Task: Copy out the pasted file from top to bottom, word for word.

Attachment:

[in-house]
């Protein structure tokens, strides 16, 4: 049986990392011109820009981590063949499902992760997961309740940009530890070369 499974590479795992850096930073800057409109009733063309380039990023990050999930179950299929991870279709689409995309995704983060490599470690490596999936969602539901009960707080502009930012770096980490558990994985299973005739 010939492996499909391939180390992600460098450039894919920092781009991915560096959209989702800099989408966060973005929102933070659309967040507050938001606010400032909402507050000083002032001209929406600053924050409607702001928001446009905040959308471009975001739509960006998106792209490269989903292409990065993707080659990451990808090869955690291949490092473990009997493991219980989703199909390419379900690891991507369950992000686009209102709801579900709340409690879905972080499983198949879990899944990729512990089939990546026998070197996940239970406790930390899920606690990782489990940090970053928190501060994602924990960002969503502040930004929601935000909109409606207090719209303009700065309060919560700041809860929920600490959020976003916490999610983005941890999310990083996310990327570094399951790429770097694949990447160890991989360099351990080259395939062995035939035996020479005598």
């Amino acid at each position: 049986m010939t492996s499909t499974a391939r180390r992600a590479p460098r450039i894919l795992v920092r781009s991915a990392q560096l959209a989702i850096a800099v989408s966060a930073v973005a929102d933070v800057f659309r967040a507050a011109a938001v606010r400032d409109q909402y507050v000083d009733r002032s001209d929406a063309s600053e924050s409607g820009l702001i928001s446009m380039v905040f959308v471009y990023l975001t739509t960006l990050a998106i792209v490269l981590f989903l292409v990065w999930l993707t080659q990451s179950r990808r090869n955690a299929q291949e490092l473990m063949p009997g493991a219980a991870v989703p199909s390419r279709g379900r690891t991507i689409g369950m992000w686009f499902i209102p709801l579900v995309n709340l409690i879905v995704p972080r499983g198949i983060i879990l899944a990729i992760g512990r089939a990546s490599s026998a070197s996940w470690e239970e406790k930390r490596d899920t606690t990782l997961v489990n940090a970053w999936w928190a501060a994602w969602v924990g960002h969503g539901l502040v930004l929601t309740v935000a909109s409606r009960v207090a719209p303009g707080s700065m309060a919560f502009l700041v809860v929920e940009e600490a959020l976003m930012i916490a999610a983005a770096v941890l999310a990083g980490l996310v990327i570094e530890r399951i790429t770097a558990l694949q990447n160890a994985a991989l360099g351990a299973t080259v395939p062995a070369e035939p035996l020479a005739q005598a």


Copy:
[in-house]
């Protein structure tokens, strides 16, 4: 049986990392011109820009981590063949499902992760997961309740940009530890070369 499974590479795992850096930073800057409109009733063309380039990023990050999930179950299929991870279709689409995309995704983060490599470690490596999936969602539901009960707080502009930012770096980490558990994985299973005739 010939492996499909391939180390992600460098450039894919920092781009991915560096959209989702800099989408966060973005929102933070659309967040507050938001606010400032909402507050000083002032001209929406600053924050409607702001928001446009905040959308471009975001739509960006998106792209490269989903292409990065993707080659990451990808090869955690291949490092473990009997493991219980989703199909390419379900690891991507369950992000686009209102709801579900709340409690879905972080499983198949879990899944990729512990089939990546026998070197996940239970406790930390899920606690990782489990940090970053928190501060994602924990960002969503502040930004929601935000909109409606207090719209303009700065309060919560700041809860929920600490959020976003916490999610983005941890999310990083996310990327570094399951790429770097694949990447160890991989360099351990080259395939062995035939035996020479005598």
């Amino acid at each position: 049986m010939t492996s499909t499974a391939r180390r992600a590479p460098r450039i894919l795992v920092r781009s991915a990392q560096l959209a989702i850096a800099v989408s966060a930073v973005a929102d933070v800057f659309r967040a507050a011109a938001v606010r400032d409109q909402y507050v000083d009733r002032s001209d929406a063309s600053e924050s409607g820009l702001i928001s446009m380039v905040f959308v471009y990023l975001t739509t960006l990050a998106i792209v490269l981590f989903l292409v990065w999930l993707t080659q990451s179950r990808r090869n955690a299929q291949e490092l473990m063949p009997g493991a219980a991870v989703p199909s390419r279709g379900r690891t991507i689409g369950m992000w686009f499902i209102p709801l579900v995309n709340l409690i879905v995704p972080r499983g198949i983060i879990l899944a990729i992760g512990r089939a990546s490599s026998a070197s996940w470690e239970e406790k930390r490596d899920t606690t990782l997961v489990n940090a970053w999936w928190a501060a994602w969602v924990g960002h969503g539901l502040v930004l929601t309740v935000a909109s409606r009960v207090a719209p303009g707080s700065m309060a919560f502009l700041v809860v929920e940009e600490a959020l976003m930012i916490a999610a983005a770096v941890l999310a990083g980490l996310v990327i570094e530890r399951i790429t770097a558990l694949q990447n160890a994985a991989l360099g351990a299973t080259v395939p062995a070369e035939p035996l020479a005739q005598a």